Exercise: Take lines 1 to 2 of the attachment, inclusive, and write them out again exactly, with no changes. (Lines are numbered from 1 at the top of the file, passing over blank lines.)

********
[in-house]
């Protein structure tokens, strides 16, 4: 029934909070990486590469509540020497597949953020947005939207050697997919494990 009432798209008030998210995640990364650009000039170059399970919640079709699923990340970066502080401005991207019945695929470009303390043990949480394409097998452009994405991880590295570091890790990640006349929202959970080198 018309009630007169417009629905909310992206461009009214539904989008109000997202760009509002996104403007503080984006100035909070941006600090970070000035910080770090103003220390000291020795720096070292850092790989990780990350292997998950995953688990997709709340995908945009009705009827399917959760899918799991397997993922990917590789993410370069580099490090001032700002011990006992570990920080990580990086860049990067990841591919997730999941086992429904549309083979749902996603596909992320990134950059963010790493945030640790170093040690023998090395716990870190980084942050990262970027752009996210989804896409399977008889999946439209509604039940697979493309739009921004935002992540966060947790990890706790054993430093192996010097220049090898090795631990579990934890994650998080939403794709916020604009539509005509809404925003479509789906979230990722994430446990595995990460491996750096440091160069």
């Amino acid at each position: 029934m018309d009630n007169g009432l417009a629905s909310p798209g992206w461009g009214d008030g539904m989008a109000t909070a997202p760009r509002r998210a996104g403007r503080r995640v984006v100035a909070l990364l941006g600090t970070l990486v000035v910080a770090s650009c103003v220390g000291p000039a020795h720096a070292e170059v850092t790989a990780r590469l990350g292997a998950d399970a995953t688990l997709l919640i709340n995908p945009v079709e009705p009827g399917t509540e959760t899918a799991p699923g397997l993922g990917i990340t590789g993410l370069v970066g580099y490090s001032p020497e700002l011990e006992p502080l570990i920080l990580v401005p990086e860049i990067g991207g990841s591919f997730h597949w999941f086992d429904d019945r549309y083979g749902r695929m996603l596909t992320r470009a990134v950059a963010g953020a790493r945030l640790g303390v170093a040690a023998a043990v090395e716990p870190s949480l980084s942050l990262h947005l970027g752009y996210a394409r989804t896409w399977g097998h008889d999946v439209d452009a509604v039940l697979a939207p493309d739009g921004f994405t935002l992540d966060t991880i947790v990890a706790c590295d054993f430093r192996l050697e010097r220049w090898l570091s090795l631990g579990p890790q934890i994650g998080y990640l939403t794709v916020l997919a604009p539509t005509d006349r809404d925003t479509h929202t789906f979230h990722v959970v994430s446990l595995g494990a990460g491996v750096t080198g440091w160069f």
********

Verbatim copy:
[in-house]
């Protein structure tokens, strides 16, 4: 029934909070990486590469509540020497597949953020947005939207050697997919494990 009432798209008030998210995640990364650009000039170059399970919640079709699923990340970066502080401005991207019945695929470009303390043990949480394409097998452009994405991880590295570091890790990640006349929202959970080198 018309009630007169417009629905909310992206461009009214539904989008109000997202760009509002996104403007503080984006100035909070941006600090970070000035910080770090103003220390000291020795720096070292850092790989990780990350292997998950995953688990997709709340995908945009009705009827399917959760899918799991397997993922990917590789993410370069580099490090001032700002011990006992570990920080990580990086860049990067990841591919997730999941086992429904549309083979749902996603596909992320990134950059963010790493945030640790170093040690023998090395716990870190980084942050990262970027752009996210989804896409399977008889999946439209509604039940697979493309739009921004935002992540966060947790990890706790054993430093192996010097220049090898090795631990579990934890994650998080939403794709916020604009539509005509809404925003479509789906979230990722994430446990595995990460491996750096440091160069």